The endosymbiosis between cnidarians and dinoflagellates of the genus Symbiodinium is key to the high productivity of tropical coral reefs. In this endosymbiosis, Symbiodinium translocate most of their photosynthates to their animal host in exchange for inorganic nutrients. Among these, carbon dioxide (CO2 ) derived fromhost respiration helps to meet the carbon requirements to sustain photosynthesis of the dinoflagellates. Nonetheless, recent studies suggest that productivity in symbiotic cnidarians such as corals is CO2 -limited. Here we show that glucose enrichment stimulates respiration and gross photosynthesis rates by 80 and 140%, respectively, in the symbiotic upside-down jellyfish Cassiopeia sp. from the Central Red Sea. Our findings show that glucose was rapidly consumed and respired within the Cassiopeia sp. holobiont. The resulting increase of CO2 availability in hospite in turn likely stimulated photosynthesis in Symbiodinium. Hence, the increase of photosynthesis under these conditions suggests that CO2 limitation of Symbiodinium is a common feature of stable cnidarian holobionts and that the stimulation of holobiont metabolism may attenuate this CO2 limitation.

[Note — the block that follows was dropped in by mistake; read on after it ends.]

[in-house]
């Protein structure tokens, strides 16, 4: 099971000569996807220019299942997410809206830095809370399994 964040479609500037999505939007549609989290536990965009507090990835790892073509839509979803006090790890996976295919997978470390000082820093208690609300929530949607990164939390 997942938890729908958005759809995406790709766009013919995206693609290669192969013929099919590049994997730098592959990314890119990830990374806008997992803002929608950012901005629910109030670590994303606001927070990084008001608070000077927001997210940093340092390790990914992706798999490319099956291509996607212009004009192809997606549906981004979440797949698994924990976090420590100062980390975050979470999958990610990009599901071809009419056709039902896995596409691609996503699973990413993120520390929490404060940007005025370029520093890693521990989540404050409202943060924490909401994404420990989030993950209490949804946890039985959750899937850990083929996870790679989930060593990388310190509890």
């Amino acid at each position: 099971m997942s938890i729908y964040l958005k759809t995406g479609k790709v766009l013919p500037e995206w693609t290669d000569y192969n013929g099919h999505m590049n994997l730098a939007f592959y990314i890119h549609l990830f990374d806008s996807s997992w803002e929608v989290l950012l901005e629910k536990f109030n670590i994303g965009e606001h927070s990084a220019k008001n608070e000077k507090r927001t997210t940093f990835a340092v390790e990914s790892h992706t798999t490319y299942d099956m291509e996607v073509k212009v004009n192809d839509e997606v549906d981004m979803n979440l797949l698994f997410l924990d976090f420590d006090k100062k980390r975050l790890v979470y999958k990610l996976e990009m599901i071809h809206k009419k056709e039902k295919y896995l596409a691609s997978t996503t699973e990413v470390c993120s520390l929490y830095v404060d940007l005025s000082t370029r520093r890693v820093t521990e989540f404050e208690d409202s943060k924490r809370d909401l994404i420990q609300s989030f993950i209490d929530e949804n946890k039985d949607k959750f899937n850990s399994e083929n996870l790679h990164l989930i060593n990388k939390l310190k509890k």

Bibliographical noteFunding Information:
The authors would like to thank Paul Müller and Zenon Batang for allocation of workspace and their assistance with the aquarium facilities at the Coastal and Marine Resources Core Lab (CMOR). We further thank the two reviewers for their constructive feedback and helpful comments., Research reported in this publication was supported by KAUST baseline funding to CRV and grant Wi 2677/9-1 awarded to CW by German Research Foundation (DFG).
- Carbon limitation
- Upside-down jellyfish
ASJC Scopus subject areas
- Global and Planetary Change
- Aquatic Science
- Water Science and Technology
- Environmental Science (miscellaneous)
- Ocean Engineering